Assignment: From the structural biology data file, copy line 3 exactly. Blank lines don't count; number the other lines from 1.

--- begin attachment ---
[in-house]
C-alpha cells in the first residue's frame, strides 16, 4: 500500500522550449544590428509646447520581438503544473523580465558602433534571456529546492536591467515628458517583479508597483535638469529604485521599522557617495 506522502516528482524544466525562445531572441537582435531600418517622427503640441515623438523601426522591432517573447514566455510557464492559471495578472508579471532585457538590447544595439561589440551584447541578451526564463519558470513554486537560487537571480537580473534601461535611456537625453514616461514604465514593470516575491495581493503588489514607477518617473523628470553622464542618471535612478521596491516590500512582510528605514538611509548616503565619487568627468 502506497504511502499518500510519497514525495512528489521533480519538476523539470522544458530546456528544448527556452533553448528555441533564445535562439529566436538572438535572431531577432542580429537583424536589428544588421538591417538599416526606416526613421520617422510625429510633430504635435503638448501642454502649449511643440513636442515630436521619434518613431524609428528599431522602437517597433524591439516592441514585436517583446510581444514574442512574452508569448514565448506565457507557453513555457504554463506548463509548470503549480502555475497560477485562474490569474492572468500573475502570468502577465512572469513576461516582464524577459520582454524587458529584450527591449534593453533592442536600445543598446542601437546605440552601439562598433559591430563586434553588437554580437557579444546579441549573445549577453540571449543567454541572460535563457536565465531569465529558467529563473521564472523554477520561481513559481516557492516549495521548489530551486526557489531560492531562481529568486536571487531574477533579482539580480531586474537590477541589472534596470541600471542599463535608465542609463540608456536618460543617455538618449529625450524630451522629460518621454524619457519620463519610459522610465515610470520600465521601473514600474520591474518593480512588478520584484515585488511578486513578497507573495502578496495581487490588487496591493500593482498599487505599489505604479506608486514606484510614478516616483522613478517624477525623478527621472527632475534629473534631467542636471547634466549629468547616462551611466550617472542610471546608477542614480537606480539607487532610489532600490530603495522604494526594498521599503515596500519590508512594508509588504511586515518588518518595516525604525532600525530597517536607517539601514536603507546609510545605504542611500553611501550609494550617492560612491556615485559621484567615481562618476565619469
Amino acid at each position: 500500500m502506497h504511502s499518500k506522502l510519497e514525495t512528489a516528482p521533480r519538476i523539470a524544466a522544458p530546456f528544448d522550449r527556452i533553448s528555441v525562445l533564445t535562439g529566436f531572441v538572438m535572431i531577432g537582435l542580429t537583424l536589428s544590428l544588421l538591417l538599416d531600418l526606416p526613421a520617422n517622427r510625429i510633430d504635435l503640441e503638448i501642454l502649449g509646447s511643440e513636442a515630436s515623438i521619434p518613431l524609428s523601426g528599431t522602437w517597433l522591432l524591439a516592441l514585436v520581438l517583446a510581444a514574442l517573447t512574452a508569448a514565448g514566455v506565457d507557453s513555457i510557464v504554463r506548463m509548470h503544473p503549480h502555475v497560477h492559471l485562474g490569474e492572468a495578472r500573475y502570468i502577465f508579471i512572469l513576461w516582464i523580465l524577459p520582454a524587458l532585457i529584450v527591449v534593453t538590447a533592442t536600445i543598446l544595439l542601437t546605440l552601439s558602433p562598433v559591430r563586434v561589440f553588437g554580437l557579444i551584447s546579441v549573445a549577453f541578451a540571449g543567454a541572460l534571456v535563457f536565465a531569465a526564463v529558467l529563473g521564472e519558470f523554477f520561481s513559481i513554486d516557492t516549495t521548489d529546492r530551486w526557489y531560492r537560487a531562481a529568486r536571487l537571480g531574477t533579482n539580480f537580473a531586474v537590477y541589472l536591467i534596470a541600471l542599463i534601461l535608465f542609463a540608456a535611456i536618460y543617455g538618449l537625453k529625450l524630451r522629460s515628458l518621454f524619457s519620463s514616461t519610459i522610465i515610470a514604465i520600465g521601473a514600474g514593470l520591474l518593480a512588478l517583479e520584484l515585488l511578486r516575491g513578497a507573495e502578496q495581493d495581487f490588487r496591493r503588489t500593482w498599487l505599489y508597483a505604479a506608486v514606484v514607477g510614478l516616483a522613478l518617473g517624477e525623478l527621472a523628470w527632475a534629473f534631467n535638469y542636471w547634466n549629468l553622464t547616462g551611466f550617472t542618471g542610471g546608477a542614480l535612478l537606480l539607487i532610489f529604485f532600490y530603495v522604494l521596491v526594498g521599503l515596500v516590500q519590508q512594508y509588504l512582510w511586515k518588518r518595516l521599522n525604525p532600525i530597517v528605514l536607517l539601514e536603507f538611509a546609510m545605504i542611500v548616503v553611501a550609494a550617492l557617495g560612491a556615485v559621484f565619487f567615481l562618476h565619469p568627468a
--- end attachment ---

Amino acid at each position: 500500500m502506497h504511502s499518500k506522502l510519497e514525495t512528489a516528482p521533480r519538476i523539470a524544466a522544458p530546456f528544448d522550449r527556452i533553448s528555441v525562445l533564445t535562439g529566436f531572441v538572438m535572431i531577432g537582435l542580429t537583424l536589428s544590428l544588421l538591417l538599416d531600418l526606416p526613421a520617422n517622427r510625429i510633430d504635435l503640441e503638448i501642454l502649449g509646447s511643440e513636442a515630436s515623438i521619434p518613431l524609428s523601426g528599431t522602437w517597433l522591432l524591439a516592441l514585436v520581438l517583446a510581444a514574442l517573447t512574452a508569448a514565448g514566455v506565457d507557453s513555457i510557464v504554463r506548463m509548470h503544473p503549480h502555475v497560477h492559471l485562474g490569474e492572468a495578472r500573475y502570468i502577465f508579471i512572469l513576461w516582464i523580465l524577459p520582454a524587458l532585457i529584450v527591449v534593453t538590447a533592442t536600445i543598446l544595439l542601437t546605440l552601439s558602433p562598433v559591430r563586434v561589440f553588437g554580437l557579444i551584447s546579441v549573445a549577453f541578451a540571449g543567454a541572460l534571456v535563457f536565465a531569465a526564463v529558467l529563473g521564472e519558470f523554477f520561481s513559481i513554486d516557492t516549495t521548489d529546492r530551486w526557489y531560492r537560487a531562481a529568486r536571487l537571480g531574477t533579482n539580480f537580473a531586474v537590477y541589472l536591467i534596470a541600471l542599463i534601461l535608465f542609463a540608456a535611456i536618460y543617455g538618449l537625453k529625450l524630451r522629460s515628458l518621454f524619457s519620463s514616461t519610459i522610465i515610470a514604465i520600465g521601473a514600474g514593470l520591474l518593480a512588478l517583479e520584484l515585488l511578486r516575491g513578497a507573495e502578496q495581493d495581487f490588487r496591493r503588489t500593482w498599487l505599489y508597483a505604479a506608486v514606484v514607477g510614478l516616483a522613478l518617473g517624477e525623478l527621472a523628470w527632475a534629473f534631467n535638469y542636471w547634466n549629468l553622464t547616462g551611466f550617472t542618471g542610471g546608477a542614480l535612478l537606480l539607487i532610489f529604485f532600490y530603495v522604494l521596491v526594498g521599503l515596500v516590500q519590508q512594508y509588504l512582510w511586515k518588518r518595516l521599522n525604525p532600525i530597517v528605514l536607517l539601514e536603507f538611509a546609510m545605504i542611500v548616503v553611501a550609494a550617492l557617495g560612491a556615485v559621484f565619487f567615481l562618476h565619469p568627468a